Any other Saturday, Keenan Bruce would probably be floating the river fly fishing or hanging out with his family. Saturday, however, he was one of a big crowd of competitors dressed in a kilt and testing their strength and endurance at the Third Annual Highland Games at the Cody Stampede Park.

Three days afterward, his body continued to remind him the games weren’t just for show.

“I’m still sore,” Bruce said. “My biceps and hammies are screaming at me.”

What started as a small family and employee affair for Nelson Log Restoration quickly evolved to the massive event held Saturday with hundreds of fans in attendance.

“My mom and dad, Mark and Mary Nelson put on the event. We wanted to try and make it a fun family event that was free for people to come watch,” event volunteer Maggie Heron said. “It’s neat for people come and enjoy something a little different.”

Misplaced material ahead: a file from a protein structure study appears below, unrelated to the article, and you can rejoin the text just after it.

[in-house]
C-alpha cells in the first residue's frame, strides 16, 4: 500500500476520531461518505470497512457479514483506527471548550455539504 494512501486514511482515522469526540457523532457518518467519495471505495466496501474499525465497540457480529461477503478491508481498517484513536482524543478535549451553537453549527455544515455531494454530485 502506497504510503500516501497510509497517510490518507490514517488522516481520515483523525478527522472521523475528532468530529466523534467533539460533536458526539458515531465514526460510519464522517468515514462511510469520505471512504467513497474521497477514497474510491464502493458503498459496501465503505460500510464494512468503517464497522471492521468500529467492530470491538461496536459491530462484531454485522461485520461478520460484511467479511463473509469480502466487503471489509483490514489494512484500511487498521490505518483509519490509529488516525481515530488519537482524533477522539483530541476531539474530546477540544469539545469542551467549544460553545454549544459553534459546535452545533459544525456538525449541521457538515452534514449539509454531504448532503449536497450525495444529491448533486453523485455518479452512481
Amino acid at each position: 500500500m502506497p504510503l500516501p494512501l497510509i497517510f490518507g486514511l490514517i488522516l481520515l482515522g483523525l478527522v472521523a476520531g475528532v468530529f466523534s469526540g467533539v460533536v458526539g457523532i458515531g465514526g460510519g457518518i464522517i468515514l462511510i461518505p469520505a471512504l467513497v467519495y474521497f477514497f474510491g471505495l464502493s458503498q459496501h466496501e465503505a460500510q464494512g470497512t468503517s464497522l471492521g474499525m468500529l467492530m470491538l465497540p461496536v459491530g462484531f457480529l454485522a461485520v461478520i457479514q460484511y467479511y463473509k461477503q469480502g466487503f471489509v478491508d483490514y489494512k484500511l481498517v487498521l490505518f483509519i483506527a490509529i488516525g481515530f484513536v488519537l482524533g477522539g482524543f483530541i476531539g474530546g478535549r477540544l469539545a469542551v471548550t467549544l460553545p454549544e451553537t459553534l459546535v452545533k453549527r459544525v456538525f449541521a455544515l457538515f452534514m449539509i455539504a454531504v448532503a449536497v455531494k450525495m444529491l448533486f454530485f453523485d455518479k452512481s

Competitors in three classes took to the arena to test their skills in a wide variety of Scottish challenges. The most popular probably being the caber toss, where a large, tapered pole is thrown.

“That was probably the hardest event,” Bruce said. “You’d think flipping a stick would be easy, but it’s a big stick.”

He would go onto win the dinnie stone event, lifting a 378 pound rock and carrying it as far as possible. Bruce lugged the stone 70 feet, nearly 20 feet further than any other competitor.

Heron said the fairgrounds was a perfect venue and hopes next year will be just as successful. Everyone is welcome to try it out.

“As long as they are wearing a kilt,” Heron said.

Bruce said he is definitely in again for next year, which would be his third year competing.

“It’s a lot of fun,” Bruce said. “You get to feel like a little kid again picking up rocks and lifting logs. You pay for it for about week after, but then you just feel great.”

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